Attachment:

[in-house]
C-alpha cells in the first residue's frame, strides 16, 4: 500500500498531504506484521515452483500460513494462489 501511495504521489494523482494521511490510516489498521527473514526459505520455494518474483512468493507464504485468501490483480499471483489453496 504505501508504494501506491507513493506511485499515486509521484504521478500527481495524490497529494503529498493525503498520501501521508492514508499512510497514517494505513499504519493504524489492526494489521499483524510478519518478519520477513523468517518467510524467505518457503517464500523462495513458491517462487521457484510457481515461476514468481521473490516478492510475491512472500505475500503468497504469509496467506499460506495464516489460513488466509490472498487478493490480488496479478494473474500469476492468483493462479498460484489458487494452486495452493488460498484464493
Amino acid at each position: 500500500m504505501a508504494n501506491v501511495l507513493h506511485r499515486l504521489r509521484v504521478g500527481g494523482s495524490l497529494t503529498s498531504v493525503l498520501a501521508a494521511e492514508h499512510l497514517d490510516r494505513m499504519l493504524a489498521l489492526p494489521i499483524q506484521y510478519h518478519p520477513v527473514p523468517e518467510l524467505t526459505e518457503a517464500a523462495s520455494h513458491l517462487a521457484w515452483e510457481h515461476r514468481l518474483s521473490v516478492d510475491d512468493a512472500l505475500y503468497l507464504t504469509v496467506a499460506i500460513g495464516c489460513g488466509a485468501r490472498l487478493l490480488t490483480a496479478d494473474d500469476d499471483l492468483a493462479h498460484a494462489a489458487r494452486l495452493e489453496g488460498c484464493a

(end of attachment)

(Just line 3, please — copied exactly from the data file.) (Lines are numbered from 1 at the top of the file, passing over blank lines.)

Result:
Amino acid at each position: 500500500m504505501a508504494n501506491v501511495l507513493h506511485r499515486l504521489r509521484v504521478g500527481g494523482s495524490l497529494t503529498s498531504v493525503l498520501a501521508a494521511e492514508h499512510l497514517d490510516r494505513m499504519l493504524a489498521l489492526p494489521i499483524q506484521y510478519h518478519p520477513v527473514p523468517e518467510l524467505t526459505e518457503a517464500a523462495s520455494h513458491l517462487a521457484w515452483e510457481h515461476r514468481l518474483s521473490v516478492d510475491d512468493a512472500l505475500y503468497l507464504t504469509v496467506a499460506i500460513g495464516c489460513g488466509a485468501r490472498l487478493l490480488t490483480a496479478d494473474d500469476d499471483l492468483a493462479h498460484a494462489a489458487r494452486l495452493e489453496g488460498c484464493a